Animating the Archives: the Woman’s Building

Woman’s Building, “Animating the Archives: the Woman’s Building,” Avenue 50 Studio131 N Avenue 50, Los Angeles, California 90042, May 13th- June 3rd, 2017 Opening Reception, Saturday, May 13 at 7 PM – 10 PM Performance On Saturday, May 27 at 7 PM – 10 PM


“Fifteen women artists received a fellowship from the Woman’s Building and Metabolic Studio’s Special Projects in Archiving to create new works inspired by the history and legacy of the Woman’s Building and the feminist art movement. Come see what Johanna Breiding, CamLab, Teresa Flores (with Maryam Hosseinzadeh), Raquel Gutierrez, Hackers of Resistance, Onya Hogan-Finlay in collaboration with Phranc, Carolina Ibarra-Mendoza, Marissa Magdalena, J. Alex Mathews, Felicia ‘Fe’ Montes, Cindy Rehm, Gladys Rodriguez, Hana Ward, Lisa Diane Wedgeworth and Diana Wyenn have produced. The exhibition runs until June 3. See
http://thewomansbuilding.org/AnimatingTheArchives.html for details on accompanying events.” –Woman’s Building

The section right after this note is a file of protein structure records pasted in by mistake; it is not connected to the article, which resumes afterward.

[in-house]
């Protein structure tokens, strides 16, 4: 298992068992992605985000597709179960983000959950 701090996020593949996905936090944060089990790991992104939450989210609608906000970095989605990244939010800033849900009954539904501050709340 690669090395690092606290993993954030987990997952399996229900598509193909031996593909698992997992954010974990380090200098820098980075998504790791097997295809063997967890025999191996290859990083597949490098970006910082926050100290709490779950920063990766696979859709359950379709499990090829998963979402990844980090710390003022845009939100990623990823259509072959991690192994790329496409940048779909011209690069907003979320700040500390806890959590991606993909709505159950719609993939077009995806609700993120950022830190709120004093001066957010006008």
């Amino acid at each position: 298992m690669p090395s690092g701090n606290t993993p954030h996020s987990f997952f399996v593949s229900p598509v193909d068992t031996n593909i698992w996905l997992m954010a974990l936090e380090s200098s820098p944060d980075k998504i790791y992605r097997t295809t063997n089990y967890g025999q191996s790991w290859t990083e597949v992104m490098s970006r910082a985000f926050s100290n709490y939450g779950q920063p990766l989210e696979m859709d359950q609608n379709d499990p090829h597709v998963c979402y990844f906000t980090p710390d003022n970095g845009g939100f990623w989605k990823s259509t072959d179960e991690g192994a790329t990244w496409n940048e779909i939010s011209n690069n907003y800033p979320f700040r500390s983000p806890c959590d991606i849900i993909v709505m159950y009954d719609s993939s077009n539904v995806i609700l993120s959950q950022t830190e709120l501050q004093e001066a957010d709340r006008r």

“The Woman’s Building was critical to the development of this art form in the 1970s. A new generation will demonstrate how performance has evolved. “Fissures in Frisson” is a performative rendering of inter-generational memoir of politicized eros as Raquel Gutiérrez embodies a discursive history of Los Angeles lesbian movement making. “Hackers of Resistance” take direct action to demand freedom of assembly without fear of surveillance; they seek to hack back and reprogram our world, one power structure at a time. In “L/D” — Marissa Magdalena investigates the through line that extends from the Woman’s Building’s past into present day through conversations between artists to whom the Woman’s Building was foundational and their mentees; from these dialogues Marissa will create art pieces to be worn on the body. The title refers to “Lift Over Drag,” the ratio necessary to achieve flight. “Strike Light” – by J. Alex Mathews explores gestural accumulation inspired by the “STRIKE” of light of a match; this project re-imagines Cheri Gaulke’s The Postcard Project: Our Heroines, Arlene Raven’s Picture This, or, Why is Art Important? and Jane O’Reilly’s feminist reclamation of “CLICK,” described as the moment we see that something is wrong with the world portrayed at face value and resounds in a woman-deaf, woman-blind world as an earth shattering revelation.” – Marissa Magdalena